Popeye and Edward Scissorhands are the latest 'mutant lobsters'
St Just fisherman Steven Tregeer has donated a mutant lobster with two crushing claws to Newquay's Blue Reef Aquarium after hauling it up in his pots.
The unusual lobster was caught half a mile west of Cape Cornwall.
Lobsters are among the planet's oldest inhabitants with fossil remains found dating back more than 100 million years.
They can also lived for a very long time.
Lobsters origins stretch back more than 100 million years
Some lobsters are known to live to the age of 60 years and beyond.
The latest unusual Cornish catch has been nicknamed 'Popeye'.
It is the second mutant lobster to have been given to the aquarium.
Last month a lobster with two cutting claws - known as Edward 'Scissorhands', was donated by Mylor fisherman Ned Bailey.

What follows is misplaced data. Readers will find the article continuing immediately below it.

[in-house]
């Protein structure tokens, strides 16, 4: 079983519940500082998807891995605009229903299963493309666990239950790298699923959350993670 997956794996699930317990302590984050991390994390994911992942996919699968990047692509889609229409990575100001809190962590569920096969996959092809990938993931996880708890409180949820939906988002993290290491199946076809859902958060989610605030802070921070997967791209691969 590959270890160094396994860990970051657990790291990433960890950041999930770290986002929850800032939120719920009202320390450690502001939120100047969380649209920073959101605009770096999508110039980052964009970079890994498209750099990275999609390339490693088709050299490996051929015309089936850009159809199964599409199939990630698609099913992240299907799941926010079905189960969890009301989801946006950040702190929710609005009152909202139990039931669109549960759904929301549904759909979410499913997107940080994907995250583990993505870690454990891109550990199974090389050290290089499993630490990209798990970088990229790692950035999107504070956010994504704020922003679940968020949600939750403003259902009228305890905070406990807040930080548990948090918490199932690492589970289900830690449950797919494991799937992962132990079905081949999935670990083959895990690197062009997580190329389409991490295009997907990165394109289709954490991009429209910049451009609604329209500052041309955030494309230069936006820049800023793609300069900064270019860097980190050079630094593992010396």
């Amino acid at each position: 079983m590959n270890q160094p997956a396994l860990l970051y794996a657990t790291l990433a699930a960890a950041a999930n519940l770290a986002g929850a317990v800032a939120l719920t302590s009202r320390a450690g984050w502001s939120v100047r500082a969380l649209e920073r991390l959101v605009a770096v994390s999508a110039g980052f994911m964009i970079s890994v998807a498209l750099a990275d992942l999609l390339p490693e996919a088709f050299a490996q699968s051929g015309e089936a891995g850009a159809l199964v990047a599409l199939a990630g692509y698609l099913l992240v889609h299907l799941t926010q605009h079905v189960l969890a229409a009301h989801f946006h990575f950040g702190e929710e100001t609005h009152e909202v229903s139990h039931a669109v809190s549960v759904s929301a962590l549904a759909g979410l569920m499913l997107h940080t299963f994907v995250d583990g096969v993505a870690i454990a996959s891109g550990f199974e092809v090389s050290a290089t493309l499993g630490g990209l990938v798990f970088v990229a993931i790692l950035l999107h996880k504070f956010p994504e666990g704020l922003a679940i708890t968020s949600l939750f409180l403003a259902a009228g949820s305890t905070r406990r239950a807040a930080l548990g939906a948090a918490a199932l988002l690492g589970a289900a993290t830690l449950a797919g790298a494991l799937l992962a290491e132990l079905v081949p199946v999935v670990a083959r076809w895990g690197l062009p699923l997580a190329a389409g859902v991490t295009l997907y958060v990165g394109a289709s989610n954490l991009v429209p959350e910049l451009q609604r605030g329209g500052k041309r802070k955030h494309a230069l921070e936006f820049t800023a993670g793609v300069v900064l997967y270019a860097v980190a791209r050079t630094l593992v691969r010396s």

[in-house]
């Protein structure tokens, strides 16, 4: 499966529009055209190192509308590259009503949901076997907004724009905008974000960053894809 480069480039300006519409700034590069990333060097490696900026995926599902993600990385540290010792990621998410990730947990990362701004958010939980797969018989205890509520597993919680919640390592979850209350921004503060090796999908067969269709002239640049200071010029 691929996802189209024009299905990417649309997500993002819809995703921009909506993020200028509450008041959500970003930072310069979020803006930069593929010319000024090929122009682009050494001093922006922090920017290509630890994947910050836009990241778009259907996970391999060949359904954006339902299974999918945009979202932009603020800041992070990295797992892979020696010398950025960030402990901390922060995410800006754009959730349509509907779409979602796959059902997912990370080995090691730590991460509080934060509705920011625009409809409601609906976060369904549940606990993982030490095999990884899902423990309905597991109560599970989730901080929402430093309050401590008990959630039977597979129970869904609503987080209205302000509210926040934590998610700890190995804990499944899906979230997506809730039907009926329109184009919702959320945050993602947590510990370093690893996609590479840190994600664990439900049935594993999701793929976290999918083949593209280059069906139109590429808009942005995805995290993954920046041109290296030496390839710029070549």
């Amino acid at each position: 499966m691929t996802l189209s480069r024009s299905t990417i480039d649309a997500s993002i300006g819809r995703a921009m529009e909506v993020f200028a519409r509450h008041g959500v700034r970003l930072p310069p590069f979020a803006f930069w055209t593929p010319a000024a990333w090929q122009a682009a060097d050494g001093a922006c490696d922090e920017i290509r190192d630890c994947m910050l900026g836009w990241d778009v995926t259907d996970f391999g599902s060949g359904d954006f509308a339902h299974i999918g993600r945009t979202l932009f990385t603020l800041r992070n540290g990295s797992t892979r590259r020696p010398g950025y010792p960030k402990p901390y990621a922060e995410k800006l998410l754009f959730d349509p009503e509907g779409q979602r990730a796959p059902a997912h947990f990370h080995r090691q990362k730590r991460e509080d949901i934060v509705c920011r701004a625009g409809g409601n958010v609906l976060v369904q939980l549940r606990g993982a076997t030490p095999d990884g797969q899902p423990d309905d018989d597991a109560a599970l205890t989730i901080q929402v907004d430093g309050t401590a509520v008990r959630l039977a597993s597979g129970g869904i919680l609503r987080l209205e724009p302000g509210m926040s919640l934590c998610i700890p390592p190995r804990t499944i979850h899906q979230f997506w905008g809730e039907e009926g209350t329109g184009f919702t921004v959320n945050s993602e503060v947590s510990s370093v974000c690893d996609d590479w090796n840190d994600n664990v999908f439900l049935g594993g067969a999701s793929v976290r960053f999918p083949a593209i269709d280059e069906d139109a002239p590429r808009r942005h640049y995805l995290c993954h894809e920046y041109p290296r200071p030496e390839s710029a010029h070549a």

Blue Reef's David Waines said: "On his own Edward was an extremely unusual find. Mr Bailey told us he was only the third lobster with two cutting claws that he's come across in 28 years of fishing.
"So for Popeye to have been caught within the space of just a few weeks is nothing short of extraordinary!
"We now have a pair of lobsters with the correct number of cutting and crushing claws - the only problem is they're the wrong way round.
The lobsters prey consists of crabs, which are grabbed by the legs using the cutter claw while the crusher claw is usually used to break open the carapace.
Other prey include mussels, clams, sea urchins, starfish and marine worms. In good visibility lobsters can also catch fast moving prey such as shrimps and small fish.
As with most members of the crustacean family, lobsters are also able to re-grow lost limbs and even re-generate missing eyes.